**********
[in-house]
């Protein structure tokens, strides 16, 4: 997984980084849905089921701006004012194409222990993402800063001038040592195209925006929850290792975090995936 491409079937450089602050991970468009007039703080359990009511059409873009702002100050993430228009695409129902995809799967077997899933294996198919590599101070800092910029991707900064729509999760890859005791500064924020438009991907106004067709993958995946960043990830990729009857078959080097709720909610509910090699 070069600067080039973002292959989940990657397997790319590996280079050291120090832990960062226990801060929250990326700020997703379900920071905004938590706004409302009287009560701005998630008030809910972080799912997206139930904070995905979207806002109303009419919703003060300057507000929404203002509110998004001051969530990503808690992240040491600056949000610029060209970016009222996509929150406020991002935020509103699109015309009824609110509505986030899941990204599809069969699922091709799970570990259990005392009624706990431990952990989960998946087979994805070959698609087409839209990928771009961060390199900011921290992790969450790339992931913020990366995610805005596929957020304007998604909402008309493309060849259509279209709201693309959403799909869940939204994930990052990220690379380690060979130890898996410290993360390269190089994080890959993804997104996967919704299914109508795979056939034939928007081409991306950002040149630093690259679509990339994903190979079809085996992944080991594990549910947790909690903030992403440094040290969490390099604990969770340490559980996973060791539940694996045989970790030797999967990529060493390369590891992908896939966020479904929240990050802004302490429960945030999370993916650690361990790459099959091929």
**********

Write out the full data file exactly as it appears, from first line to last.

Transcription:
[in-house]
């Protein structure tokens, strides 16, 4: 997984980084849905089921701006004012194409222990993402800063001038040592195209925006929850290792975090995936 491409079937450089602050991970468009007039703080359990009511059409873009702002100050993430228009695409129902995809799967077997899933294996198919590599101070800092910029991707900064729509999760890859005791500064924020438009991907106004067709993958995946960043990830990729009857078959080097709720909610509910090699 070069600067080039973002292959989940990657397997790319590996280079050291120090832990960062226990801060929250990326700020997703379900920071905004938590706004409302009287009560701005998630008030809910972080799912997206139930904070995905979207806002109303009419919703003060300057507000929404203002509110998004001051969530990503808690992240040491600056949000610029060209970016009222996509929150406020991002935020509103699109015309009824609110509505986030899941990204599809069969699922091709799970570990259990005392009624706990431990952990989960998946087979994805070959698609087409839209990928771009961060390199900011921290992790969450790339992931913020990366995610805005596929957020304007998604909402008309493309060849259509279209709201693309959403799909869940939204994930990052990220690379380690060979130890898996410290993360390269190089994080890959993804997104996967919704299914109508795979056939034939928007081409991306950002040149630093690259679509990339994903190979079809085996992944080991594990549910947790909690903030992403440094040290969490390099604990969770340490559980996973060791539940694996045989970790030797999967990529060493390369590891992908896939966020479904929240990050802004302490429960945030999370993916650690361990790459099959091929």